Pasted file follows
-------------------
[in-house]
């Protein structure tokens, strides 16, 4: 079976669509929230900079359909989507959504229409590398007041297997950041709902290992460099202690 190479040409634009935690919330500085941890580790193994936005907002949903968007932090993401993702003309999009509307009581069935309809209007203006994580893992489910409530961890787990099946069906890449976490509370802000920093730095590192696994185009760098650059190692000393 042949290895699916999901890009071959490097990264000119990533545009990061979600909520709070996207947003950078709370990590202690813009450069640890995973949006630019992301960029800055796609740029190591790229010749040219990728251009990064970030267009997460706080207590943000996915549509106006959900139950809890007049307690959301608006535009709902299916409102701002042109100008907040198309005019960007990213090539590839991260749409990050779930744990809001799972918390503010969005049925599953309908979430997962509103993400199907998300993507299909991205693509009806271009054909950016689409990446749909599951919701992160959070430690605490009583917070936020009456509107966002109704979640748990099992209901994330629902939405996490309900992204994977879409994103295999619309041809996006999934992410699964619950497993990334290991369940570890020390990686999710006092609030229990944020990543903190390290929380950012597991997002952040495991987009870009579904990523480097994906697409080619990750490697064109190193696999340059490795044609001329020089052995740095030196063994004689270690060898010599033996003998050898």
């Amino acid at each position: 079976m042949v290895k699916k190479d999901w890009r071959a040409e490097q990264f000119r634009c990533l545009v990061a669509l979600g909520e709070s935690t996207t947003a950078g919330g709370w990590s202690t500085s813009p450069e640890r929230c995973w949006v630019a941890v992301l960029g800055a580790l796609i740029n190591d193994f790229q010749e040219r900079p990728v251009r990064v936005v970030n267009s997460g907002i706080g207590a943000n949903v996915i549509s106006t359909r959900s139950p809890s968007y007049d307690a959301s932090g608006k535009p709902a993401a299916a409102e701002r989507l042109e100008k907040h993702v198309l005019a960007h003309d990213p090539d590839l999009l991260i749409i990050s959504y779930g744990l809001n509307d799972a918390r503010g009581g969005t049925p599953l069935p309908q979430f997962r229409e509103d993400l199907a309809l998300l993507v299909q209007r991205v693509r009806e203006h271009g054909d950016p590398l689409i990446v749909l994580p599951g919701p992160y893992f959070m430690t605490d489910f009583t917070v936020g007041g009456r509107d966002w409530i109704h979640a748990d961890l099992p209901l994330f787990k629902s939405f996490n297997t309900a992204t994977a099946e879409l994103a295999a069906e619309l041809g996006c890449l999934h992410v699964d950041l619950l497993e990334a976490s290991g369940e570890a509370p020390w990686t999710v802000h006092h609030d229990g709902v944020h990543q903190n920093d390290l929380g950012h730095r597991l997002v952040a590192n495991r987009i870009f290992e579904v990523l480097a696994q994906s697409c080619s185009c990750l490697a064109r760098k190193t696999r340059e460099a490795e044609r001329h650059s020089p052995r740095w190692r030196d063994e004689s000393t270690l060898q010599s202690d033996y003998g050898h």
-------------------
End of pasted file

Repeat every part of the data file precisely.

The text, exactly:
[in-house]
């Protein structure tokens, strides 16, 4: 079976669509929230900079359909989507959504229409590398007041297997950041709902290992460099202690 190479040409634009935690919330500085941890580790193994936005907002949903968007932090993401993702003309999009509307009581069935309809209007203006994580893992489910409530961890787990099946069906890449976490509370802000920093730095590192696994185009760098650059190692000393 042949290895699916999901890009071959490097990264000119990533545009990061979600909520709070996207947003950078709370990590202690813009450069640890995973949006630019992301960029800055796609740029190591790229010749040219990728251009990064970030267009997460706080207590943000996915549509106006959900139950809890007049307690959301608006535009709902299916409102701002042109100008907040198309005019960007990213090539590839991260749409990050779930744990809001799972918390503010969005049925599953309908979430997962509103993400199907998300993507299909991205693509009806271009054909950016689409990446749909599951919701992160959070430690605490009583917070936020009456509107966002109704979640748990099992209901994330629902939405996490309900992204994977879409994103295999619309041809996006999934992410699964619950497993990334290991369940570890020390990686999710006092609030229990944020990543903190390290929380950012597991997002952040495991987009870009579904990523480097994906697409080619990750490697064109190193696999340059490795044609001329020089052995740095030196063994004689270690060898010599033996003998050898």
């Amino acid at each position: 079976m042949v290895k699916k190479d999901w890009r071959a040409e490097q990264f000119r634009c990533l545009v990061a669509l979600g909520e709070s935690t996207t947003a950078g919330g709370w990590s202690t500085s813009p450069e640890r929230c995973w949006v630019a941890v992301l960029g800055a580790l796609i740029n190591d193994f790229q010749e040219r900079p990728v251009r990064v936005v970030n267009s997460g907002i706080g207590a943000n949903v996915i549509s106006t359909r959900s139950p809890s968007y007049d307690a959301s932090g608006k535009p709902a993401a299916a409102e701002r989507l042109e100008k907040h993702v198309l005019a960007h003309d990213p090539d590839l999009l991260i749409i990050s959504y779930g744990l809001n509307d799972a918390r503010g009581g969005t049925p599953l069935p309908q979430f997962r229409e509103d993400l199907a309809l998300l993507v299909q209007r991205v693509r009806e203006h271009g054909d950016p590398l689409i990446v749909l994580p599951g919701p992160y893992f959070m430690t605490d489910f009583t917070v936020g007041g009456r509107d966002w409530i109704h979640a748990d961890l099992p209901l994330f787990k629902s939405f996490n297997t309900a992204t994977a099946e879409l994103a295999a069906e619309l041809g996006c890449l999934h992410v699964d950041l619950l497993e990334a976490s290991g369940e570890a509370p020390w990686t999710v802000h006092h609030d229990g709902v944020h990543q903190n920093d390290l929380g950012h730095r597991l997002v952040a590192n495991r987009i870009f290992e579904v990523l480097a696994q994906s697409c080619s185009c990750l490697a064109r760098k190193t696999r340059e460099a490795e044609r001329h650059s020089p052995r740095w190692r030196d063994e004689s000393t270690l060898q010599s202690d033996y003998g050898h």